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Published April 5, 2022


The urgency of information equity

Tracie D. Hall discusses libraries’ relationship to race, redlining and resistance at Bobinski Lecture

Tracie D. Hall spoke about the crisis of information discrimination currently existing in the United States at the annual Bobinski Lecture Series hosted by the University at Buffalo Graduate School of Education’s Department of Information Science. 

Held on Zoom, the lecture allowed professionals across the information science sector to come together. “We try to identify speakers who have a topic to speak about that addresses diversity. Equity, diversity, justice and inclusion are always at the forefront of what our department is trying to do,” said Heidi Julien, professor in the Department of Information Science.

Hall, the executive director of the American Library Association, explained that “libraries can play a role that no other institution in the public realm can.”

The lecture, “Race, Redlining and Resistance: Libraries in the Making of the Next Civil Rights Movement,” was attended by students, faculty, staff and community members. During the lecture, she focused on libraries’ status as contested spaces from the early Civil Rights Movement through the present day, and why contemporary libraries are called upon now more than ever to fulfill the promise of information, social and economic enfranchisement to all.

She explored timely issues such as socioeconomic information resource gaps and information poverty, and highlighted the relationship between adult reading literacy, digital literacy and health access literacy.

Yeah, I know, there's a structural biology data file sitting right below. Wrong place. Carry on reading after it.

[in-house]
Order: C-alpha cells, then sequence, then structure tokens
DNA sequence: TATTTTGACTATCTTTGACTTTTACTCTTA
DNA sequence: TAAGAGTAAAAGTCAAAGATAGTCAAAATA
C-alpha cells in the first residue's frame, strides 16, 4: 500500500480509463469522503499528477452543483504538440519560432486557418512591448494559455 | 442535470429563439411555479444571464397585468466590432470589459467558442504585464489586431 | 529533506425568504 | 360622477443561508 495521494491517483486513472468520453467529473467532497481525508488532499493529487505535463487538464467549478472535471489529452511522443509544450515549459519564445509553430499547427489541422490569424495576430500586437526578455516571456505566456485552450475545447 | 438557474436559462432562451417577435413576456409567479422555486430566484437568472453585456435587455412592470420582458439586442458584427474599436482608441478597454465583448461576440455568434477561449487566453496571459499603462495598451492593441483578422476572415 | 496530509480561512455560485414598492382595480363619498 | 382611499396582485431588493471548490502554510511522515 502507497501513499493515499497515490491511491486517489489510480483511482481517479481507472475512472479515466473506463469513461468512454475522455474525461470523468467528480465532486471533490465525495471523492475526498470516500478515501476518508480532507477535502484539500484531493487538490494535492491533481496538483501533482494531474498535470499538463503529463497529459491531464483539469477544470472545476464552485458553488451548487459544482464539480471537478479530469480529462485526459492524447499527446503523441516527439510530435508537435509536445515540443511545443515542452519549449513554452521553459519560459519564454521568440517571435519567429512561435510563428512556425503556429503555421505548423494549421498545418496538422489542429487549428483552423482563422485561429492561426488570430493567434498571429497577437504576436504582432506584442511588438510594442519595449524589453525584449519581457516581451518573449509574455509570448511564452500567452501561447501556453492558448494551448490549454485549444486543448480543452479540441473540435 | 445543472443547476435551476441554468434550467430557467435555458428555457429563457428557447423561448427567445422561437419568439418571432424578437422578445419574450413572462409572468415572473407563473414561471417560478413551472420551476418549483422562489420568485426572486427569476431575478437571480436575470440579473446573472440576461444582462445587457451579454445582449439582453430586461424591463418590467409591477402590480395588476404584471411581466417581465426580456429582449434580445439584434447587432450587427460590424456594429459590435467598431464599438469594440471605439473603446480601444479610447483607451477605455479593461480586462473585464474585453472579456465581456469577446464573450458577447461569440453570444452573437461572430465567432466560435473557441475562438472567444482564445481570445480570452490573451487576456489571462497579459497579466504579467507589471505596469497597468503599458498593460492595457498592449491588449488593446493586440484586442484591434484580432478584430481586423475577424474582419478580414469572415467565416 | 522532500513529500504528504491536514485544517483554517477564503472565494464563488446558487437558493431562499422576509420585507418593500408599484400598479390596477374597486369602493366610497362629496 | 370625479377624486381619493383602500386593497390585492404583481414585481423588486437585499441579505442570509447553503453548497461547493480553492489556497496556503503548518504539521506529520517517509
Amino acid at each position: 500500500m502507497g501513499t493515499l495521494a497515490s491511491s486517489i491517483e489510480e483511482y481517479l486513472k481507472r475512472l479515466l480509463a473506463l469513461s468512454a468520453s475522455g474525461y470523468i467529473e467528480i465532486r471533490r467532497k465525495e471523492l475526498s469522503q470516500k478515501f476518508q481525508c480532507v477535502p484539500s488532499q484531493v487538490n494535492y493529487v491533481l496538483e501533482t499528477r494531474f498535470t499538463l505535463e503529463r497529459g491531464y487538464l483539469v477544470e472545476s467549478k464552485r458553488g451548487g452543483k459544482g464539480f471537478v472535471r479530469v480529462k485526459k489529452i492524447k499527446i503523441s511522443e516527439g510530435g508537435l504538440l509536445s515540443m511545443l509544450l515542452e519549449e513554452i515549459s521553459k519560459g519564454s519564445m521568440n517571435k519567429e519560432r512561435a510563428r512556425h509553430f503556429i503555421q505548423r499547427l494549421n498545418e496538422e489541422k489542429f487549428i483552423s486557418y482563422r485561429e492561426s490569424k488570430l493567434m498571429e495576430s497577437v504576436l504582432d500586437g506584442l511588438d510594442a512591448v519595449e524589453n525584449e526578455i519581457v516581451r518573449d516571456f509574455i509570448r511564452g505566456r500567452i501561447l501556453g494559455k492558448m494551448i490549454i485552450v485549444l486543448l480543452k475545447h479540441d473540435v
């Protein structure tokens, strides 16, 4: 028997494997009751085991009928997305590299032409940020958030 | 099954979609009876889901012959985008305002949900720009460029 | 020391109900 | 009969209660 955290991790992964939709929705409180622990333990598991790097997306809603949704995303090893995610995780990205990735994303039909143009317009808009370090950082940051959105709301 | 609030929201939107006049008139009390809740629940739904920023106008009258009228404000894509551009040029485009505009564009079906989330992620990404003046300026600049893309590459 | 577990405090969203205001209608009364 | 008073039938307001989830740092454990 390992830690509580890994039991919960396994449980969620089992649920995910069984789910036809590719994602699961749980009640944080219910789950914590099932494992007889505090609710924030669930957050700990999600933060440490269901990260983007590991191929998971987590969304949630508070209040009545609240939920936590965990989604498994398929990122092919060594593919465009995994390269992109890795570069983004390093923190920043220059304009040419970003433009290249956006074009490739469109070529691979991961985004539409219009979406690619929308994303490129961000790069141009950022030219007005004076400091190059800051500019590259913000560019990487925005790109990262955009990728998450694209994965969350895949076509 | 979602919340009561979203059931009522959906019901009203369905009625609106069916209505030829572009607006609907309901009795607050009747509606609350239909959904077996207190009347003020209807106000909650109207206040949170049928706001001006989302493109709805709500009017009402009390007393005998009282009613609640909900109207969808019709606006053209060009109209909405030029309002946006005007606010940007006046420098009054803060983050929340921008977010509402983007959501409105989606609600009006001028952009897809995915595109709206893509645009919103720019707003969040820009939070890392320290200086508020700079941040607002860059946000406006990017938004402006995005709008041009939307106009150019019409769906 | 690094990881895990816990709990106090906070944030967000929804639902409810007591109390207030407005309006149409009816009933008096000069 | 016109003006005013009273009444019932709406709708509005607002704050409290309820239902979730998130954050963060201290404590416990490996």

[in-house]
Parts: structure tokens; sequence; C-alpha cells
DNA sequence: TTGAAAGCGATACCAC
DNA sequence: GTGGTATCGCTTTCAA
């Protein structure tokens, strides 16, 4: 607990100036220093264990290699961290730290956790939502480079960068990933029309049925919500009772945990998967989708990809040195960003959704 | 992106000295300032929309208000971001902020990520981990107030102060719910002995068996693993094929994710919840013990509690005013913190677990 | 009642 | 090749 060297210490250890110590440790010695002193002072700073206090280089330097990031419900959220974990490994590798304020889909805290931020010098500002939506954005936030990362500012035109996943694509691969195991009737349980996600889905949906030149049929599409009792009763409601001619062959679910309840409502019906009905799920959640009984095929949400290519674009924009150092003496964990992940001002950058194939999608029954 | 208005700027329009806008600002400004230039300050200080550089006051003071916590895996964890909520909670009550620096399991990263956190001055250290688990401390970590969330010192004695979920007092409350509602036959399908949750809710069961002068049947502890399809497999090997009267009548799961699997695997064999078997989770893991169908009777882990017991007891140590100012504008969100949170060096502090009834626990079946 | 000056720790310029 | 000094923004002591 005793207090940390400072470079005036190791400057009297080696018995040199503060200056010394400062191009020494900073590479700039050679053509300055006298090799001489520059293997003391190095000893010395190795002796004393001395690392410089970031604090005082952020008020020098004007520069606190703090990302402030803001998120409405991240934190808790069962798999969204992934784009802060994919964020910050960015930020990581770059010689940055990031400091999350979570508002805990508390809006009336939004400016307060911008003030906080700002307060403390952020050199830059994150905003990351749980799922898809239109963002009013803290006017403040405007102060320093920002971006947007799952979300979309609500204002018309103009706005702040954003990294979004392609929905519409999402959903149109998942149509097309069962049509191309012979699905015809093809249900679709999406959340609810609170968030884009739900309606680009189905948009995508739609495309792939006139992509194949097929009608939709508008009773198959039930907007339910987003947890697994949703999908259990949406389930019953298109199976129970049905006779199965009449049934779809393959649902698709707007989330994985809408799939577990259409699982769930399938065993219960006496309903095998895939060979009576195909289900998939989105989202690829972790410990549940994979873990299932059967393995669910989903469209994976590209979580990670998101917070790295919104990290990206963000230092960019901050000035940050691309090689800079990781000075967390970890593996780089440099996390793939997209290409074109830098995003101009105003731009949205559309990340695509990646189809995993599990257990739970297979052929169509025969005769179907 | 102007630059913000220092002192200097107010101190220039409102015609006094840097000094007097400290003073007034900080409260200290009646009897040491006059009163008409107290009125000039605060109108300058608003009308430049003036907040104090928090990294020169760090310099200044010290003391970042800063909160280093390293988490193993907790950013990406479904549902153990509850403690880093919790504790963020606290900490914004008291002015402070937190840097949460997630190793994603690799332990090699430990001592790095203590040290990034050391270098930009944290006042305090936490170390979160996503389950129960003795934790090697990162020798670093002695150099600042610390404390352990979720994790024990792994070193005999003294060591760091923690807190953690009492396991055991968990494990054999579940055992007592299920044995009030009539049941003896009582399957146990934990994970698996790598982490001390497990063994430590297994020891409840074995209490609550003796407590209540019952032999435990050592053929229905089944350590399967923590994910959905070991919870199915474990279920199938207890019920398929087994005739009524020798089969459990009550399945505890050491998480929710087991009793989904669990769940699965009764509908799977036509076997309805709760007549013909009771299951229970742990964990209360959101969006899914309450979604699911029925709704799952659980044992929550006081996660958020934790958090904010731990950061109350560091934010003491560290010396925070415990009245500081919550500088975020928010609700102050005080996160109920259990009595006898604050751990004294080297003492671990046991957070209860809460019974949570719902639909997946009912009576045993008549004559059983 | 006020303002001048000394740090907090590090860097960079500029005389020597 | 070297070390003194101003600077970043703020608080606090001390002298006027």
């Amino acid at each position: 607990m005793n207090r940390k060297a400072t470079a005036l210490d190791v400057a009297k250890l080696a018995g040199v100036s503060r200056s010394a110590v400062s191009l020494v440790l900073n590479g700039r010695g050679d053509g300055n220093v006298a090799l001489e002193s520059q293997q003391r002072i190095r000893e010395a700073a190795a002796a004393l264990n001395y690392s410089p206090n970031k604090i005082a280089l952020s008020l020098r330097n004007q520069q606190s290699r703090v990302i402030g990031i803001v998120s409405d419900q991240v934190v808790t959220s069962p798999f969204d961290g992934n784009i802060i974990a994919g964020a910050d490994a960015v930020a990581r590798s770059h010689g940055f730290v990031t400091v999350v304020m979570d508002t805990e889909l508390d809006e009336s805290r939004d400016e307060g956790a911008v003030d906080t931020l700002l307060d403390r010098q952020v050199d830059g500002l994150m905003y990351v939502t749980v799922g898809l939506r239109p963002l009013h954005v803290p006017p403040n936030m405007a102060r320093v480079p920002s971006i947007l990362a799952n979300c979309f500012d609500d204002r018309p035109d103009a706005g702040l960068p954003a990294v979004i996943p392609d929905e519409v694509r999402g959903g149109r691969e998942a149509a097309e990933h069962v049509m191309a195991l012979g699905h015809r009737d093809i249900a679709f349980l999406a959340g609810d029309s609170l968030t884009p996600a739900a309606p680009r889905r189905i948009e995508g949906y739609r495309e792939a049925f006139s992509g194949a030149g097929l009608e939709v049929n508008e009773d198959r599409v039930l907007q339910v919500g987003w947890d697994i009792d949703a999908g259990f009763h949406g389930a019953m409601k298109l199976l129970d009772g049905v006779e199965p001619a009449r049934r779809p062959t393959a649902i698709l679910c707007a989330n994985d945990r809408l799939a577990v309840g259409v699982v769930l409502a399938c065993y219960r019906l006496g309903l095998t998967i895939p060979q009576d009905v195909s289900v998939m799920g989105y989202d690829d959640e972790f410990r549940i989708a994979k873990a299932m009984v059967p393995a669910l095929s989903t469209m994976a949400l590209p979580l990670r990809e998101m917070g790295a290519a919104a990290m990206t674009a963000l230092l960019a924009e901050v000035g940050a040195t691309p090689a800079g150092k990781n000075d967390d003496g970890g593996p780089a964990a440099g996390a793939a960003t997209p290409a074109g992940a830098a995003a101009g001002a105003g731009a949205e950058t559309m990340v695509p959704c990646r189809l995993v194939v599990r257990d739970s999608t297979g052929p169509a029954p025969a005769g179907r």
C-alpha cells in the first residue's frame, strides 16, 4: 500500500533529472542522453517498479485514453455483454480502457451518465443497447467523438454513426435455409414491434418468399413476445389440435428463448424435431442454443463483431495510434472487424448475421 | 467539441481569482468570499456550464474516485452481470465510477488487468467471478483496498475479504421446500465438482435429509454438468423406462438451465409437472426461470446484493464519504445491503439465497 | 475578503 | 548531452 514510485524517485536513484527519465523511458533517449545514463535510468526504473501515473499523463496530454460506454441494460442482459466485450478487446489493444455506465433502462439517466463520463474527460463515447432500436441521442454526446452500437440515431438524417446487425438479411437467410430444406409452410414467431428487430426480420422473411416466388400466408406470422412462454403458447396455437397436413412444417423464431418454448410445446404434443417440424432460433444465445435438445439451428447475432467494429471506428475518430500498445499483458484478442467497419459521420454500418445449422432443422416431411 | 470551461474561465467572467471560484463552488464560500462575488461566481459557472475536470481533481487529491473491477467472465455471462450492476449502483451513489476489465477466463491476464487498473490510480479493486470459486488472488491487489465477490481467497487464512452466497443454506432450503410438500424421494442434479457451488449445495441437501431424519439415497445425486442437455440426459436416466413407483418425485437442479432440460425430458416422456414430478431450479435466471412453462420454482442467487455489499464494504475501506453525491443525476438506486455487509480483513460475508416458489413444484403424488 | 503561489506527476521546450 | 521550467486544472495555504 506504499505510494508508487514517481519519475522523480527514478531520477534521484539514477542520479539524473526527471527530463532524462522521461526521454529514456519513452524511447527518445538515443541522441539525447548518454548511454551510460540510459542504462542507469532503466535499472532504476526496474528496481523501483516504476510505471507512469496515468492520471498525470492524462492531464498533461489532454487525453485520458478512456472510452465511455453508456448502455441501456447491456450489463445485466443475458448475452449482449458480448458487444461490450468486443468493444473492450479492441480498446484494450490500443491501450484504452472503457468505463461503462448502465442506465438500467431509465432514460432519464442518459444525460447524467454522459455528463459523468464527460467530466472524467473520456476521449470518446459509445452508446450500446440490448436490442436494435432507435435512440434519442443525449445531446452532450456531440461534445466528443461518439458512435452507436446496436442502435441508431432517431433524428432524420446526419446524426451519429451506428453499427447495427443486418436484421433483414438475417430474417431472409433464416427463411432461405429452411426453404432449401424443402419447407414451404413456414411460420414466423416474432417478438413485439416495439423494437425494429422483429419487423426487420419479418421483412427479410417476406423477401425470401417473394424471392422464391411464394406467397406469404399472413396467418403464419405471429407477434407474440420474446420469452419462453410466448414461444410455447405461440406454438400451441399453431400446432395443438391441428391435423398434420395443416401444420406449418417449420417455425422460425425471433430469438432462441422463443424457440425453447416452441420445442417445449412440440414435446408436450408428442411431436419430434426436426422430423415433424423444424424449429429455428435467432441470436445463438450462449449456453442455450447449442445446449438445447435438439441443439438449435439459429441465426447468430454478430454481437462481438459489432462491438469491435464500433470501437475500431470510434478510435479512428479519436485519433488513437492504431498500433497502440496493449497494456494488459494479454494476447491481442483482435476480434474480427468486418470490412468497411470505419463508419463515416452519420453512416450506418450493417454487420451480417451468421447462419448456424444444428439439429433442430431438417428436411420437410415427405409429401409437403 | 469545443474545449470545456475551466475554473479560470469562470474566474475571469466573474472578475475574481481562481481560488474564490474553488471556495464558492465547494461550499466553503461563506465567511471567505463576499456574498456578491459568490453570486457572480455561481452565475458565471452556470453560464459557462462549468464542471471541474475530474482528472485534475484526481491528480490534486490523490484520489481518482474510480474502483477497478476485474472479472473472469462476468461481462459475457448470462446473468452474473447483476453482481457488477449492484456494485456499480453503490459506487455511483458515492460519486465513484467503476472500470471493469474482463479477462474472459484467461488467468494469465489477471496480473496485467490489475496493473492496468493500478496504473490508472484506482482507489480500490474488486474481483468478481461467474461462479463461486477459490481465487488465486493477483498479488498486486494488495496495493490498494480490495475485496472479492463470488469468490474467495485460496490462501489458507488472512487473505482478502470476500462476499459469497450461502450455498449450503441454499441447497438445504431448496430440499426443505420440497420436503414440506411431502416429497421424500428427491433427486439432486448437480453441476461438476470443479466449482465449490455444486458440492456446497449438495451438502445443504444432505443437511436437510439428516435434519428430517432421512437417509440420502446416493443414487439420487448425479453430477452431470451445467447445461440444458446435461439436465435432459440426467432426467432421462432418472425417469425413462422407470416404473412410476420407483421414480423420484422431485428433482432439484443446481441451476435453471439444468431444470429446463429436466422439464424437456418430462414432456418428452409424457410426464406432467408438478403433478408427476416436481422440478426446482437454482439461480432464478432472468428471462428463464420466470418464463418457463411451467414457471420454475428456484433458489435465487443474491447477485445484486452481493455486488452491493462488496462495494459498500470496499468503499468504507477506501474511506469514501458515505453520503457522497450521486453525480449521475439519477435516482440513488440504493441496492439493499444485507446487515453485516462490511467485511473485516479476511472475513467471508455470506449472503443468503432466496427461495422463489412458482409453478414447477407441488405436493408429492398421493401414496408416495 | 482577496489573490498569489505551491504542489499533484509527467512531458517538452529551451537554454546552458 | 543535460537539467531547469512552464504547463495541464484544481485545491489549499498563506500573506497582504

“We are, of course, in a time of twin crises, especially during the first year of the pandemic and during the summer of racial reckoning,” she said. “We found that the communities that are most likely to experience limited information or digital access tended to be overwhelmingly poor BIPOC and also to be visited with disproportionate rates of COVID-19 infection and death.”

Hall also noted that the next crucial wave of library services has arrived. With this shift, libraries continue extending beyond the brick and mortar and unleashing their digital capacities. “Libraries are reaching new users, supporting existing users by expanding their digital literacy skills and finally closing the data access gap,” she said.  

The presentation concluded with Hall’s call to action for academic libraries: “I think of academic libraries as a bridge and the switching station. That’s what they must do … And it is important that we interrogate the microaggressions in academic spaces and nonprofit organizations.”

This lecture was supported by the George and Mary Bobinski Lecture Fund. “The Bobinski Lecture is the department’s highlight event of the year because it gives us the opportunity to bring in a notable, high-profile speaker to talk to us about contemporary and important issues facing the field of information science,” said Dan Albertson, professor and chair of the Department of Information Science.

Emeritus Professor and former Dean George S. Bobinski is a library historian and noted scholar. Mary Bobinski was a former director of the Amherst Public Libraries, and the Buffalo and Erie County Public Library. The lecture was co-sponsored by the University at Buffalo Special Collections.

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